Of course, owning a dog is about more than mere control. With men, and in particular with powerful men, the give-and-take of raising a dog to be trustworthy and loving may, as the advice implies, help develop skills such as caring and empathy in a neutral space, without the soft-lad risk to a man’s position in the human pack. In fact, this slow, deliberate build-up of small kindnesses can actually enhance human life: a 2011 study by the University of

California using data collected from individuals for up to 90 years showed pet ownership as a likely factor in greater longevity; the presence of pets has also been shown to lower our levels of cortisol, the stress hormone. When I see men relating to their own dogs with humour and vulnerability,

I’m reminded of how impossible it is to be a raging egomaniac when you’re standing in the middle of a grass patch in a park, holding a steaming plastic bag of poo. Dogs bring us down to earth and show us our limits. My own relationship with dogs began, with hiccups, at the age of three: I attempted to ‘milk’ our poodle Sam, whose violent objection to having his wiener mistaken for an udder can still be seen in a tiny scar on my nose. No, it wasn’t the brightest move - and when my dad told me Sam went to live on a farm shortly after the incident, I believed him. By the time I was old enough to unpick the lie, we had a less nippy dog and I’d developed much better boundaries.

Since the domestic dog’s origin as a wolf-like pack animal attracted by the cooking at primitive campfires, humans have learned to tailor and selectively breed canis lupus familiaris to inhabit different shapes and roles. In so doing, humans began to practice selective breeding millennia before science gave it a name. Specific breeds of dog became officially codified in 1873 upon the formation of the first British Kennel club, which now recognises over 150 different breed types and encourages caution whenever a particular type of animal becomes wildly popular and at risk to over-breeding. On the flipside, unregulated puppy farms produce thousands of ‘pedigree’ dogs in response to trend demand: Dachshund, Pug and Labradoodle-cross buyers should take extra care to avoid mill-reared dogs. Other popular dogs are wildly impractical and often unsafe to breed: French Bulldog puppies are born via Caesarean section because their heads won’t pass through their mother’s birth canal. Is it any wonder that advocates for responsible, cruelty-free dog ownership urge anyone looking for a puppy to approach pet rescue and animal shelters first, or to consider adopting a grown but homeless dog instead?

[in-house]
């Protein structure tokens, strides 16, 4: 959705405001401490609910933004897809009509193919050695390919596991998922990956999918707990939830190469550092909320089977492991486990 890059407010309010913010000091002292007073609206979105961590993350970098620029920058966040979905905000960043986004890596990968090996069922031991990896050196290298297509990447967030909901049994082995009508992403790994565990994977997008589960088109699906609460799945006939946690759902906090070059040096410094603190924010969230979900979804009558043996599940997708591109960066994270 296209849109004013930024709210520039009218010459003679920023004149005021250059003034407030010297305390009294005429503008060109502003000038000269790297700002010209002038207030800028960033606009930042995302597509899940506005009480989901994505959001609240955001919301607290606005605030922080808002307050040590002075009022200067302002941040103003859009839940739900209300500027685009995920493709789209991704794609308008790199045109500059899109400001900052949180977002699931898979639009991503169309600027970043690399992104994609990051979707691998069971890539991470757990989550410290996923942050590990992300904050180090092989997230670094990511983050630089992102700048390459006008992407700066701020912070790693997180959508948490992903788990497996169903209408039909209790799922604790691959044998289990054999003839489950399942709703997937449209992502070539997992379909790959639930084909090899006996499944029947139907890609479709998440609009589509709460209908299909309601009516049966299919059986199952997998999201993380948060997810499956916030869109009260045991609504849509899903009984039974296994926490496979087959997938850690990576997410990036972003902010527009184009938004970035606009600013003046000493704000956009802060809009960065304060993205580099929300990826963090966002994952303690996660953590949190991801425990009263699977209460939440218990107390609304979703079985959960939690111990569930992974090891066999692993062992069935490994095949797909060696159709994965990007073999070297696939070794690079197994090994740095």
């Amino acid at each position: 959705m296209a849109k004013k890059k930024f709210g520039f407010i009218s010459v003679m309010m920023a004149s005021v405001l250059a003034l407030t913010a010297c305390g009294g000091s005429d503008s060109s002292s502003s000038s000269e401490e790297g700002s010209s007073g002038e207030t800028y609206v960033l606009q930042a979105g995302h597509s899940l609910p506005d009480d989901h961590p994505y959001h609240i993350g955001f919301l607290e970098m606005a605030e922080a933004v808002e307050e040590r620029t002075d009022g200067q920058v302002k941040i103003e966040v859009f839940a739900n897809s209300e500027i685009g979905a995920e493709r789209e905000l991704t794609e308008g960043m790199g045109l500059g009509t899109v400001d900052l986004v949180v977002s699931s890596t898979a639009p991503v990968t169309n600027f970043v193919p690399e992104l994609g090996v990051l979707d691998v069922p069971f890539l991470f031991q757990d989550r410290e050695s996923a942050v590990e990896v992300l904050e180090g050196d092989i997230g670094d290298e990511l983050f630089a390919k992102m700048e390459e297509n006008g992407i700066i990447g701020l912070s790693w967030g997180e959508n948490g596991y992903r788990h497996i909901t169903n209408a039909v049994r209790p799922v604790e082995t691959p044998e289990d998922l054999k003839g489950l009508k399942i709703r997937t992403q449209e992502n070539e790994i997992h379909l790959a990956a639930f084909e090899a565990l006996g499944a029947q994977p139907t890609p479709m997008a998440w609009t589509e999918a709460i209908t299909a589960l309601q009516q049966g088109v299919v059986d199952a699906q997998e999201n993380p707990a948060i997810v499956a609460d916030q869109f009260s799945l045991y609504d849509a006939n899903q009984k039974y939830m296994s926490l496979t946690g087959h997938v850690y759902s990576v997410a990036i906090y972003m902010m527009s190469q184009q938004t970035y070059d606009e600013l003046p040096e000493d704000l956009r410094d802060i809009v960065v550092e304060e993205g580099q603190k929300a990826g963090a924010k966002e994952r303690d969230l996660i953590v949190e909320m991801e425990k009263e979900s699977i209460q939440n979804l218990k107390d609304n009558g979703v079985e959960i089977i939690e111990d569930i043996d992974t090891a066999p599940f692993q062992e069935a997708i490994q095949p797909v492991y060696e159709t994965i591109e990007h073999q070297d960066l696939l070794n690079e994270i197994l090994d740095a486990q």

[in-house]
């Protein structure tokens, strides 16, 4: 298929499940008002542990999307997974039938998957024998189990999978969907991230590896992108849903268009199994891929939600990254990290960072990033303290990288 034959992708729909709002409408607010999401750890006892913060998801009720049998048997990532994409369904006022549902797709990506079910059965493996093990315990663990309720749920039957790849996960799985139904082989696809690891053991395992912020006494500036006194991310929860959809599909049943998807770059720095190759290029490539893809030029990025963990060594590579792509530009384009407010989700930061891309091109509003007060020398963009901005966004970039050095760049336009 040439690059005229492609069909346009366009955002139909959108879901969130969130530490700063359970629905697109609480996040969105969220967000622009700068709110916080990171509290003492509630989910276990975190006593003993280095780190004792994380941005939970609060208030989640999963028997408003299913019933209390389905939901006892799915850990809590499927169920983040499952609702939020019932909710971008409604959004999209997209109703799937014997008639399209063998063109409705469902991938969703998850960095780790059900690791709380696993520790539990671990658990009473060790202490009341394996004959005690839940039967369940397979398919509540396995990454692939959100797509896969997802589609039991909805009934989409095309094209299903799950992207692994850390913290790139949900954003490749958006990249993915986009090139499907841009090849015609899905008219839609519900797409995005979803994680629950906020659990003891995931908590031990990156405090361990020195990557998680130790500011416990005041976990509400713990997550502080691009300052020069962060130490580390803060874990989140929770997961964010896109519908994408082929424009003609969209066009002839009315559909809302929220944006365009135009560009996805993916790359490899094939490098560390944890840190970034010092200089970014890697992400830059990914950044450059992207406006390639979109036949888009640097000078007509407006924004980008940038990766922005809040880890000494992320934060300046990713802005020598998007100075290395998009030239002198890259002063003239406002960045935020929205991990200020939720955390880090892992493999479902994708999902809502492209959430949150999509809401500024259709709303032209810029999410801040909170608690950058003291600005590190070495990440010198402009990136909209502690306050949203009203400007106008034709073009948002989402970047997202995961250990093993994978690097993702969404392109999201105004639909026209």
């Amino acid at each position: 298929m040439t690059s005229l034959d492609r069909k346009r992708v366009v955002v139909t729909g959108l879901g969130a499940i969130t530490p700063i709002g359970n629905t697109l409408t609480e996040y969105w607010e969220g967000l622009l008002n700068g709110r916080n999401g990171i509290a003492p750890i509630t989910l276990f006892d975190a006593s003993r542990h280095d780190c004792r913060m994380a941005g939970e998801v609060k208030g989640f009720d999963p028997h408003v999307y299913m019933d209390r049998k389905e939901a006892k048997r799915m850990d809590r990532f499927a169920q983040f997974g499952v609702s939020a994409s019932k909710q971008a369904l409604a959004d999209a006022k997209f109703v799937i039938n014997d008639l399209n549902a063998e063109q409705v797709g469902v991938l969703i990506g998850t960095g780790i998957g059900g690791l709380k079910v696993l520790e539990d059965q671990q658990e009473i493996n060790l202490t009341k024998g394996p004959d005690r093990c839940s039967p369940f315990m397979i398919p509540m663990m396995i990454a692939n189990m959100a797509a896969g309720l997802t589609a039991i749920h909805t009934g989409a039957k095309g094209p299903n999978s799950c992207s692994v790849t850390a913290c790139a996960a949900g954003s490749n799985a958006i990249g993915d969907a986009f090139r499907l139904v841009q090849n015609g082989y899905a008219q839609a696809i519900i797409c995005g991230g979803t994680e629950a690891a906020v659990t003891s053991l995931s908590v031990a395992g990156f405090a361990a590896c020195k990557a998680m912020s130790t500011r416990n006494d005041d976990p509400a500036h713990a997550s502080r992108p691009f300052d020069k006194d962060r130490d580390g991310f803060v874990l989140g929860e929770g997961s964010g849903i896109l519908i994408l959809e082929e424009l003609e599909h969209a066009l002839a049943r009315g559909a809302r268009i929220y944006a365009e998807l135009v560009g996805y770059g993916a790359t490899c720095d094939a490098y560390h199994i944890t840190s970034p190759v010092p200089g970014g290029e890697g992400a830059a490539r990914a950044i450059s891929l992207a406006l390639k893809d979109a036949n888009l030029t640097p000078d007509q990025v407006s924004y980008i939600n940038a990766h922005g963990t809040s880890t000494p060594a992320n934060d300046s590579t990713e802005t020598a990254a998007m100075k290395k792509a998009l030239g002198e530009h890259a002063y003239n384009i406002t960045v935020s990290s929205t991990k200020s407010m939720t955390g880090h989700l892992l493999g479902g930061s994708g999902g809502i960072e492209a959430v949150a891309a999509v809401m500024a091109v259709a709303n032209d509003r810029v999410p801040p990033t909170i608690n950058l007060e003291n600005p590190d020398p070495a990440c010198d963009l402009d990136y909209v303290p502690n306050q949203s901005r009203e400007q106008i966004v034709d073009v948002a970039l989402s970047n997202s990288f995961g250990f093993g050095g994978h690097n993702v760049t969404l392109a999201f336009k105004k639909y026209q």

Although it’s tempting to imbue dogs with human attributes because their behaviour can be so entertaining, our soppy anthropomorphism of normal canine traits has a scientific basis: as pack animals, they’re attuned to ‘emotional contagion’ - the ability to sense that something is amiss in a human’s disposition and then to react appropriately and helpfully to the information. In the most intelligent breeds, dogs are also capable of recognisable empathetic traits, registering concern if nearby humans are upset, or yawning in sympathy when companions mention how tired they are. Just as dogs have evolved to become attuned to people, human beings have likewise developed a greater understanding of canine idiosyncrasies; our automatic reactions to their pain or anger run along the same neural pathways we use to register the anguish or alarm of a distressed child. But at heart, our ability to relate to dogs is caught up in seeing them experience the wonder of a complicated world in a very uncomplicated and joyous way, reminding us continually that life is full of happy surprises - and the occasional roll in the grass is to be encouraged.